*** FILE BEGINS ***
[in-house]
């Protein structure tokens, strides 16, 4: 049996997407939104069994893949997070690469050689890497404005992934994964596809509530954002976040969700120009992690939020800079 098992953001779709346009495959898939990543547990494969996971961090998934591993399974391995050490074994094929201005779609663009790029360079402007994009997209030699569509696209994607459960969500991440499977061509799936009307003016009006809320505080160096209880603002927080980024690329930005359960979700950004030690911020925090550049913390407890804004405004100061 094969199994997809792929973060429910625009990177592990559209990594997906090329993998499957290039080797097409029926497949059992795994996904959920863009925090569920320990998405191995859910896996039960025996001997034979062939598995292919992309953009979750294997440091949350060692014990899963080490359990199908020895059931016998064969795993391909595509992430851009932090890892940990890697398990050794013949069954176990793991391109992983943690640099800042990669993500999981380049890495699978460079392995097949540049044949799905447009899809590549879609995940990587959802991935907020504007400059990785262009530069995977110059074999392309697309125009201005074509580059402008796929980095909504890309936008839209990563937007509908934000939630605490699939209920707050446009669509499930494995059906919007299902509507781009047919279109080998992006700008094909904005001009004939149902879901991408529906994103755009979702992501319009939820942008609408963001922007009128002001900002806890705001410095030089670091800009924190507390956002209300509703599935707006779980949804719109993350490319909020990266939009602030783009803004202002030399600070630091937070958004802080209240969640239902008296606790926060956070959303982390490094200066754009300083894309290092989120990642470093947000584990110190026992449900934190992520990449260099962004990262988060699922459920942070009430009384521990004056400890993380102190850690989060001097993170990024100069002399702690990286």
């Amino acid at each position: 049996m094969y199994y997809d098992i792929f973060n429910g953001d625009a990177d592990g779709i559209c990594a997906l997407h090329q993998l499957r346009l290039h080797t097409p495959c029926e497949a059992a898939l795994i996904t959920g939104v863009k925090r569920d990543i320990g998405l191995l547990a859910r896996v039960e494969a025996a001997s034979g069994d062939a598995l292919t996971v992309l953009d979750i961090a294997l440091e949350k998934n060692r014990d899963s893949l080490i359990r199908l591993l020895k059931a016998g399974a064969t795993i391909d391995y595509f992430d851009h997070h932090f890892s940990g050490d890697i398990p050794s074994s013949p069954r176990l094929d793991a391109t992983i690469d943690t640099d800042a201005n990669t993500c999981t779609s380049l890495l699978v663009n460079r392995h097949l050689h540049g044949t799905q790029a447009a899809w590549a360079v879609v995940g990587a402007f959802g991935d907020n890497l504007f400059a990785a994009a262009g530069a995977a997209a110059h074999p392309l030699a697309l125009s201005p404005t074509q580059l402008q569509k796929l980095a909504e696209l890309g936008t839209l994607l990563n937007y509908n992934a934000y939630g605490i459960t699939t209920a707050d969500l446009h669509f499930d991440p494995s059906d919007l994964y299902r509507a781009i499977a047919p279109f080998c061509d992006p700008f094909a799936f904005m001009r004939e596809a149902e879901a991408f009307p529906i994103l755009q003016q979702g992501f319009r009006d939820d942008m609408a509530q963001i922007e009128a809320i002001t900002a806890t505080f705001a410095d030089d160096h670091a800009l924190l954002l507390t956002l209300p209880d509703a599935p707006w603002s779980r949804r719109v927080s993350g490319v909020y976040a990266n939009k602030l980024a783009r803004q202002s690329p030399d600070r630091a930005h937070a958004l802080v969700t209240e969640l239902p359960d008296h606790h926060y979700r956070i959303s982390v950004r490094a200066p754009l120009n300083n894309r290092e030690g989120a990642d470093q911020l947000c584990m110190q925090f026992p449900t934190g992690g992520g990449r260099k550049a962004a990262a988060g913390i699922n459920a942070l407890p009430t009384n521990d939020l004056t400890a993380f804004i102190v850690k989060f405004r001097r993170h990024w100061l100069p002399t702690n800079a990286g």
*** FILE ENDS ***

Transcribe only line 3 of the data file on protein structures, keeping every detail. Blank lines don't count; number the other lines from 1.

């Amino acid at each position: 049996m094969y199994y997809d098992i792929f973060n429910g953001d625009a990177d592990g779709i559209c990594a997906l997407h090329q993998l499957r346009l290039h080797t097409p495959c029926e497949a059992a898939l795994i996904t959920g939104v863009k925090r569920d990543i320990g998405l191995l547990a859910r896996v039960e494969a025996a001997s034979g069994d062939a598995l292919t996971v992309l953009d979750i961090a294997l440091e949350k998934n060692r014990d899963s893949l080490i359990r199908l591993l020895k059931a016998g399974a064969t795993i391909d391995y595509f992430d851009h997070h932090f890892s940990g050490d890697i398990p050794s074994s013949p069954r176990l094929d793991a391109t992983i690469d943690t640099d800042a201005n990669t993500c999981t779609s380049l890495l699978v663009n460079r392995h097949l050689h540049g044949t799905q790029a447009a899809w590549a360079v879609v995940g990587a402007f959802g991935d907020n890497l504007f400059a990785a994009a262009g530069a995977a997209a110059h074999p392309l030699a697309l125009s201005p404005t074509q580059l402008q569509k796929l980095a909504e696209l890309g936008t839209l994607l990563n937007y509908n992934a934000y939630g605490i459960t699939t209920a707050d969500l446009h669509f499930d991440p494995s059906d919007l994964y299902r509507a781009i499977a047919p279109f080998c061509d992006p700008f094909a799936f904005m001009r004939e596809a149902e879901a991408f009307p529906i994103l755009q003016q979702g992501f319009r009006d939820d942008m609408a509530q963001i922007e009128a809320i002001t900002a806890t505080f705001a410095d030089d160096h670091a800009l924190l954002l507390t956002l209300p209880d509703a599935p707006w603002s779980r949804r719109v927080s993350g490319v909020y976040a990266n939009k602030l980024a783009r803004q202002s690329p030399d600070r630091a930005h937070a958004l802080v969700t209240e969640l239902p359960d008296h606790h926060y979700r956070i959303s982390v950004r490094a200066p754009l120009n300083n894309r290092e030690g989120a990642d470093q911020l947000c584990m110190q925090f026992p449900t934190g992690g992520g990449r260099k550049a962004a990262a988060g913390i699922n459920a942070l407890p009430t009384n521990d939020l004056t400890a993380f804004i102190v850690k989060f405004r001097r993170h990024w100061l100069p002399t702690n800079a990286g």